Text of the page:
POCOCK: When you show so many portraits all at once, are you trying to convince us of something?
POCOCK: To persuade us of something about these people?
RUFF: Maybe I have to say it differently. I’ve been asked a lot why my portraits never smile. Why are they so serious? They look so sad and like that. And I’ve been thinking about that. Maybe it has something to do with my generation. Like I use all-over lights, no shadows. We grew up in the seventies. The reality was that there was no candlelight. If you go through a place, through the car park, it’s always fluorescent, so no shadows, just the all-over light. And in the seventies in Germany we had a so-called Terrorismushysterie: the secret service surveyed people who were against nuclear power; the government created or invented a so-called Berufsverbot. This meant left-wing teachers were dismissed, so sometimes it was better not to tell what you were thinking. All over we have those video cameras, in the supermarkets, the car park. In big places everywhere you’ve got those cameras. If you stand in front of a customs officer, you try to make a face like the one in your passport. So why should my portraits be communicative at a time when you could be prosecuted for your sympathies.*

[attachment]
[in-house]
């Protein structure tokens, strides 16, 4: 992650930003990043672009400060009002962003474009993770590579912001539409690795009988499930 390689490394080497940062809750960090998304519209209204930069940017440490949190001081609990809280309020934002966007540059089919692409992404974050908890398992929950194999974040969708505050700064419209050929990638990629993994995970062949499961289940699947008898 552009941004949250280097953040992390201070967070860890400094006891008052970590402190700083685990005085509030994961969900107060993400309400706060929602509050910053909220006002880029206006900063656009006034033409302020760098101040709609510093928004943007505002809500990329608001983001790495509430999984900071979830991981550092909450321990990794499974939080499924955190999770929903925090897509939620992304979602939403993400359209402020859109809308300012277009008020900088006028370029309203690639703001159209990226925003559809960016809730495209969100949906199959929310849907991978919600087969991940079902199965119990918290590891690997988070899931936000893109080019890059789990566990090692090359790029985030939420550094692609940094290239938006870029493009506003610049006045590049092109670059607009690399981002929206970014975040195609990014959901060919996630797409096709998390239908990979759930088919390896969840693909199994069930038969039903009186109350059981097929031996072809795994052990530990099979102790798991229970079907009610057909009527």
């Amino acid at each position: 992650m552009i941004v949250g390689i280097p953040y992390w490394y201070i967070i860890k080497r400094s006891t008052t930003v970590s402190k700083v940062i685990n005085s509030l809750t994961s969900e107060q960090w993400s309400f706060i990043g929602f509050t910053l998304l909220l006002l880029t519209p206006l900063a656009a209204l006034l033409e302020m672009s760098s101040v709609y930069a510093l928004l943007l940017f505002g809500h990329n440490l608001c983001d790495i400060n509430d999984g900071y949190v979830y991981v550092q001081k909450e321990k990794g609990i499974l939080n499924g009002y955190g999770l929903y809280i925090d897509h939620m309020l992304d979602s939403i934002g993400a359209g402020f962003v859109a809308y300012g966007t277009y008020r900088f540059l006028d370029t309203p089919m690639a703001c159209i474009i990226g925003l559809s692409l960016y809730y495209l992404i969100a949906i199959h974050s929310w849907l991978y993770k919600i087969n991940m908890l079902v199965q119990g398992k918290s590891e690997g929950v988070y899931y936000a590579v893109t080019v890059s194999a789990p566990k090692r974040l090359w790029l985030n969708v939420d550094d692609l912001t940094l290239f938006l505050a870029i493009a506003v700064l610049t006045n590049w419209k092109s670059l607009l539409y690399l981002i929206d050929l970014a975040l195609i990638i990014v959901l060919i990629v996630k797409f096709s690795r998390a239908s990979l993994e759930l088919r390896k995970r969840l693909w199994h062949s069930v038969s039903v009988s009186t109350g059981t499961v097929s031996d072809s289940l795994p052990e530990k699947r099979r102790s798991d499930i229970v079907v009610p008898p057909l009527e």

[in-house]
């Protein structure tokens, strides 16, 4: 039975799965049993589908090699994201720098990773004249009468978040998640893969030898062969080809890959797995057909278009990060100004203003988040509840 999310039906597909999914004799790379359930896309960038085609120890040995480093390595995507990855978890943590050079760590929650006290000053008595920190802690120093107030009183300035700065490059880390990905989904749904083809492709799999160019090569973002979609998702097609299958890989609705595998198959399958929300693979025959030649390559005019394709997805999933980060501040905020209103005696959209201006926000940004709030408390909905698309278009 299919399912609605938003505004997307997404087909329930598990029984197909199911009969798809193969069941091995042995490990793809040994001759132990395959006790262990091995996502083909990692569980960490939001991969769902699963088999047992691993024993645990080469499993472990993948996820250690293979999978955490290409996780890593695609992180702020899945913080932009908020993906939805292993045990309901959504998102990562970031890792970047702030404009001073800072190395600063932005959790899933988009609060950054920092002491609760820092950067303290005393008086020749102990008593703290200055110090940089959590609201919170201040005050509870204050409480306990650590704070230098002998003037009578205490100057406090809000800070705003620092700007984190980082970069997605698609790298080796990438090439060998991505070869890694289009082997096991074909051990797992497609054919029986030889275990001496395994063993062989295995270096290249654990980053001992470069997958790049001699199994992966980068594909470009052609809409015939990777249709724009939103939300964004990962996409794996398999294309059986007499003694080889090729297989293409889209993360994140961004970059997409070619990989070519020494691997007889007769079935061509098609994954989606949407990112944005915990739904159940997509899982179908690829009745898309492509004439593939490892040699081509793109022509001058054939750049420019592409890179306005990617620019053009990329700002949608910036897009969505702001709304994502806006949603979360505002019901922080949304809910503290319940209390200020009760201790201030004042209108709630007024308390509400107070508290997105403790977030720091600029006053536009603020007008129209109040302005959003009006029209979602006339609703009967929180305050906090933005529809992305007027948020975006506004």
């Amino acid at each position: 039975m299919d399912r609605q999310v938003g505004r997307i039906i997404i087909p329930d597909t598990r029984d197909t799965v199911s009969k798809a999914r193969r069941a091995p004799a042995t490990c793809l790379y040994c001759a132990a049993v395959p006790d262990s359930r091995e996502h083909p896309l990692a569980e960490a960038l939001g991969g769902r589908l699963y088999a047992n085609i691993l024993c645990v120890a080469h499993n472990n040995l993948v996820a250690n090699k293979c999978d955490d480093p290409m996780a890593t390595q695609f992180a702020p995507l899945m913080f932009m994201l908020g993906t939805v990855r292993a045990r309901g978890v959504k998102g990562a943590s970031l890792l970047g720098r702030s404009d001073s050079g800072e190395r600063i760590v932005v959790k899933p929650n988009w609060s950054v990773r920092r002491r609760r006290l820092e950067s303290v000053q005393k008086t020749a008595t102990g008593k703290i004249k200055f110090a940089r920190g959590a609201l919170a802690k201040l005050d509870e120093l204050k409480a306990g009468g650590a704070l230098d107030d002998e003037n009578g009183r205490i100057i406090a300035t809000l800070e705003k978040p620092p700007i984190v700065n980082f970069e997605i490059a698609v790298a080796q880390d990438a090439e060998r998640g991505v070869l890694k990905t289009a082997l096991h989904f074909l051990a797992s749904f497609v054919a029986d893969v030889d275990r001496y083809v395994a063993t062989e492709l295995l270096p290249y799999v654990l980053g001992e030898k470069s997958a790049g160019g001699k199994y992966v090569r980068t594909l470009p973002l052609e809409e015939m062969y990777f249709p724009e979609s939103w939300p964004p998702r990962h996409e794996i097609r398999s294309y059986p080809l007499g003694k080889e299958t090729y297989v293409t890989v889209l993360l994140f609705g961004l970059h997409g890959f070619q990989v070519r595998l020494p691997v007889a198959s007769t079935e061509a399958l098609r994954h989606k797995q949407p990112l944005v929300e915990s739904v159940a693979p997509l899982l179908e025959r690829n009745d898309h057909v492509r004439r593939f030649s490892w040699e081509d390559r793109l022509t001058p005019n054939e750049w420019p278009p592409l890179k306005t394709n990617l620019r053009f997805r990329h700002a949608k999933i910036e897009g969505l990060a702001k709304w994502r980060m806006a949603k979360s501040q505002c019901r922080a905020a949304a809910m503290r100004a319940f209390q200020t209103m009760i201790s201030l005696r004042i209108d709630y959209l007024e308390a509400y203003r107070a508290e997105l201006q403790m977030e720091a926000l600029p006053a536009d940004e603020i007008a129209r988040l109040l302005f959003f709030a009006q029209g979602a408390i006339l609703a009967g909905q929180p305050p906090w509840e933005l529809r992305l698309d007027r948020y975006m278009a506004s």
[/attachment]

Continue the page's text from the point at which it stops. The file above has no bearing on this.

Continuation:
*Excerpt from an interview between Philip Pocock and photographer Thomas Ruff at JOURNAL OF CONTEMPORARY ART